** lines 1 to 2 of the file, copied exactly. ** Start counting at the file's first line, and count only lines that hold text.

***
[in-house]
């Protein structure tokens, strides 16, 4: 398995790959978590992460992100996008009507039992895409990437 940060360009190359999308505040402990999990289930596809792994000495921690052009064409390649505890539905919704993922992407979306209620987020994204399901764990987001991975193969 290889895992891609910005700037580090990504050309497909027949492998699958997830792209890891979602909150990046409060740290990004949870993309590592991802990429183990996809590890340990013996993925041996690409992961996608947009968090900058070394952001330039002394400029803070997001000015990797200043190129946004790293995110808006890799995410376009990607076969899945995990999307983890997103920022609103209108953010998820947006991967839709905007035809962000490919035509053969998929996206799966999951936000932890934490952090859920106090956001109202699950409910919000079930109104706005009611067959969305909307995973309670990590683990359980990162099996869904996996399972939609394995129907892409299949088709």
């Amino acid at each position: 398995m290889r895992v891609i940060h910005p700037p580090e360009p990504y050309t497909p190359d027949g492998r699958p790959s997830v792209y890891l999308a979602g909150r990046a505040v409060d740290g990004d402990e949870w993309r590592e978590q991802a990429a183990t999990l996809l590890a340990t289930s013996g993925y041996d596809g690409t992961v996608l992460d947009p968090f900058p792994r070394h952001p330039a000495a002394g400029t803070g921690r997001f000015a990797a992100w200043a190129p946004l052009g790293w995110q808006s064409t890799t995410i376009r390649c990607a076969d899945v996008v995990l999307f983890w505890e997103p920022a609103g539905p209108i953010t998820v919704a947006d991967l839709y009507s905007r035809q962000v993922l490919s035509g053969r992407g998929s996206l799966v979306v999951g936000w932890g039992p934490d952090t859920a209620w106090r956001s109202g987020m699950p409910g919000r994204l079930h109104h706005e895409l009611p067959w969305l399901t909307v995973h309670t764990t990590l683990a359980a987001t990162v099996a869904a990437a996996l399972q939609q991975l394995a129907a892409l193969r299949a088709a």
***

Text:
[in-house]
């Protein structure tokens, strides 16, 4: 398995790959978590992460992100996008009507039992895409990437 940060360009190359999308505040402990999990289930596809792994000495921690052009064409390649505890539905919704993922992407979306209620987020994204399901764990987001991975193969 290889895992891609910005700037580090990504050309497909027949492998699958997830792209890891979602909150990046409060740290990004949870993309590592991802990429183990996809590890340990013996993925041996690409992961996608947009968090900058070394952001330039002394400029803070997001000015990797200043190129946004790293995110808006890799995410376009990607076969899945995990999307983890997103920022609103209108953010998820947006991967839709905007035809962000490919035509053969998929996206799966999951936000932890934490952090859920106090956001109202699950409910919000079930109104706005009611067959969305909307995973309670990590683990359980990162099996869904996996399972939609394995129907892409299949088709």